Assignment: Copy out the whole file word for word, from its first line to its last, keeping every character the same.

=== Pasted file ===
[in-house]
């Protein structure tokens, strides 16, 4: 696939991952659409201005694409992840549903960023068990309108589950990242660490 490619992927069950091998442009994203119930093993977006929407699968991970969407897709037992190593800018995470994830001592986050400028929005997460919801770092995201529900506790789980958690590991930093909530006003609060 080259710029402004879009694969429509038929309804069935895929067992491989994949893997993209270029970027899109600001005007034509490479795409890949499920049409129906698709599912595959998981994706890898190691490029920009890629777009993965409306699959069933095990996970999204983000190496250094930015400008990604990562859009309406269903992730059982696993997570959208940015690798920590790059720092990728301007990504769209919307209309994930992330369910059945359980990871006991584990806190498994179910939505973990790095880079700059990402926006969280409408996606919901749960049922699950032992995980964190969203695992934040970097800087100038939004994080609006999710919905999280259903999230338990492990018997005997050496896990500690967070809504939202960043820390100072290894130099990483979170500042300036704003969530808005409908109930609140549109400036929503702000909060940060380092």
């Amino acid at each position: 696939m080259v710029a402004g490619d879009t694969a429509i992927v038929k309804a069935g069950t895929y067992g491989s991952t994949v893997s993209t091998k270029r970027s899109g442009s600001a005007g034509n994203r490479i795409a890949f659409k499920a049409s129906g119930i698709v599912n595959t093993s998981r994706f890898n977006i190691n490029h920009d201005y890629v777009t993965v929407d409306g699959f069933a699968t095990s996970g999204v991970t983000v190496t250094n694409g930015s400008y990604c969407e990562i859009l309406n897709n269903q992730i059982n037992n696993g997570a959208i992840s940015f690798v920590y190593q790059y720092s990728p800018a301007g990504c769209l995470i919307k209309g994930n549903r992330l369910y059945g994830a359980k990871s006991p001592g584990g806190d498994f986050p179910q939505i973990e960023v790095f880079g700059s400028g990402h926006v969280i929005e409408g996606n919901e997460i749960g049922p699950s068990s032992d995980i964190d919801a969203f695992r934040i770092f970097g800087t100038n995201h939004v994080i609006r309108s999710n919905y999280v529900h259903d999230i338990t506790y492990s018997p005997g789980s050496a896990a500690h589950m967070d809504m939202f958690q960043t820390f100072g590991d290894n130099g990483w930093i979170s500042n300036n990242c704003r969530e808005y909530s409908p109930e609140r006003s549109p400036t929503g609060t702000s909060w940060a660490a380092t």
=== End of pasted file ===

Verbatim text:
[in-house]
């Protein structure tokens, strides 16, 4: 696939991952659409201005694409992840549903960023068990309108589950990242660490 490619992927069950091998442009994203119930093993977006929407699968991970969407897709037992190593800018995470994830001592986050400028929005997460919801770092995201529900506790789980958690590991930093909530006003609060 080259710029402004879009694969429509038929309804069935895929067992491989994949893997993209270029970027899109600001005007034509490479795409890949499920049409129906698709599912595959998981994706890898190691490029920009890629777009993965409306699959069933095990996970999204983000190496250094930015400008990604990562859009309406269903992730059982696993997570959208940015690798920590790059720092990728301007990504769209919307209309994930992330369910059945359980990871006991584990806190498994179910939505973990790095880079700059990402926006969280409408996606919901749960049922699950032992995980964190969203695992934040970097800087100038939004994080609006999710919905999280259903999230338990492990018997005997050496896990500690967070809504939202960043820390100072290894130099990483979170500042300036704003969530808005409908109930609140549109400036929503702000909060940060380092």
């Amino acid at each position: 696939m080259v710029a402004g490619d879009t694969a429509i992927v038929k309804a069935g069950t895929y067992g491989s991952t994949v893997s993209t091998k270029r970027s899109g442009s600001a005007g034509n994203r490479i795409a890949f659409k499920a049409s129906g119930i698709v599912n595959t093993s998981r994706f890898n977006i190691n490029h920009d201005y890629v777009t993965v929407d409306g699959f069933a699968t095990s996970g999204v991970t983000v190496t250094n694409g930015s400008y990604c969407e990562i859009l309406n897709n269903q992730i059982n037992n696993g997570a959208i992840s940015f690798v920590y190593q790059y720092s990728p800018a301007g990504c769209l995470i919307k209309g994930n549903r992330l369910y059945g994830a359980k990871s006991p001592g584990g806190d498994f986050p179910q939505i973990e960023v790095f880079g700059s400028g990402h926006v969280i929005e409408g996606n919901e997460i749960g049922p699950s068990s032992d995980i964190d919801a969203f695992r934040i770092f970097g800087t100038n995201h939004v994080i609006r309108s999710n919905y999280v529900h259903d999230i338990t506790y492990s018997p005997g789980s050496a896990a500690h589950m967070d809504m939202f958690q960043t820390f100072g590991d290894n130099g990483w930093i979170s500042n300036n990242c704003r969530e808005y909530s409908p109930e609140r006003s549109p400036t929503g609060t702000s909060w940060a660490a380092t």